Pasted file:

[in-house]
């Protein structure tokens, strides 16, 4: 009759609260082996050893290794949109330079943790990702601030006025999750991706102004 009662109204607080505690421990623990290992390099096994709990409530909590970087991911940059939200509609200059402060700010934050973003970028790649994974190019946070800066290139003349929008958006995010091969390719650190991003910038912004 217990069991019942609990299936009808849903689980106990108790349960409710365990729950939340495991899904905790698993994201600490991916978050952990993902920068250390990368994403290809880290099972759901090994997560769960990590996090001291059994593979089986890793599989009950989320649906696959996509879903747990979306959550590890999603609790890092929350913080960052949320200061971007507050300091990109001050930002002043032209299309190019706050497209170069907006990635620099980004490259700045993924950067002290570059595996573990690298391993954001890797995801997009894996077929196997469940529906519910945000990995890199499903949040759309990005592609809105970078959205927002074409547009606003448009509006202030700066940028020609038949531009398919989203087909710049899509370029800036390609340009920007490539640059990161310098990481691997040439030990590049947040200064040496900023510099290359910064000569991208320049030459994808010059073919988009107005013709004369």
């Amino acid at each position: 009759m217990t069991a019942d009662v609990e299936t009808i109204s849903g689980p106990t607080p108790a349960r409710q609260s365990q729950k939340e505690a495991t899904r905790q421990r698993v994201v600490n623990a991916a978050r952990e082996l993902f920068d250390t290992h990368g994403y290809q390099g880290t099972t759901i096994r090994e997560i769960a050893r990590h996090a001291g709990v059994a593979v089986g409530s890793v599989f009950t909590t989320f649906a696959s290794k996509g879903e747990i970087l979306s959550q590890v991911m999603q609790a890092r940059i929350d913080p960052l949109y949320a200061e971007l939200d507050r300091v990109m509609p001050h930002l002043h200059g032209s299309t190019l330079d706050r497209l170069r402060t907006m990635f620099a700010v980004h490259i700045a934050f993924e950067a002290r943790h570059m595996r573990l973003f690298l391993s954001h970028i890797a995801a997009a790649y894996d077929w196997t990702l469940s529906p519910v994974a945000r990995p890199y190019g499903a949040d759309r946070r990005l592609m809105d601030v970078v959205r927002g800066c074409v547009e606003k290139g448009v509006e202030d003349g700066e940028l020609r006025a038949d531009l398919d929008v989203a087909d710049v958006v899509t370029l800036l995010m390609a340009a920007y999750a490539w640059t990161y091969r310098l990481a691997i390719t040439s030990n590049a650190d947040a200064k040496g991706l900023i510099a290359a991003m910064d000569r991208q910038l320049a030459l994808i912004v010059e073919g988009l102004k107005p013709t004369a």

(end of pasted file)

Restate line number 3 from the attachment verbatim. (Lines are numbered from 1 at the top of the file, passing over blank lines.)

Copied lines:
């Amino acid at each position: 009759m217990t069991a019942d009662v609990e299936t009808i109204s849903g689980p106990t607080p108790a349960r409710q609260s365990q729950k939340e505690a495991t899904r905790q421990r698993v994201v600490n623990a991916a978050r952990e082996l993902f920068d250390t290992h990368g994403y290809q390099g880290t099972t759901i096994r090994e997560i769960a050893r990590h996090a001291g709990v059994a593979v089986g409530s890793v599989f009950t909590t989320f649906a696959s290794k996509g879903e747990i970087l979306s959550q590890v991911m999603q609790a890092r940059i929350d913080p960052l949109y949320a200061e971007l939200d507050r300091v990109m509609p001050h930002l002043h200059g032209s299309t190019l330079d706050r497209l170069r402060t907006m990635f620099a700010v980004h490259i700045a934050f993924e950067a002290r943790h570059m595996r573990l973003f690298l391993s954001h970028i890797a995801a997009a790649y894996d077929w196997t990702l469940s529906p519910v994974a945000r990995p890199y190019g499903a949040d759309r946070r990005l592609m809105d601030v970078v959205r927002g800066c074409v547009e606003k290139g448009v509006e202030d003349g700066e940028l020609r006025a038949d531009l398919d929008v989203a087909d710049v958006v899509t370029l800036l995010m390609a340009a920007y999750a490539w640059t990161y091969r310098l990481a691997i390719t040439s030990n590049a650190d947040a200064k040496g991706l900023i510099a290359a991003m910064d000569r991208q910038l320049a030459l994808i912004v010059e073919g988009l102004k107005p013709t004369a």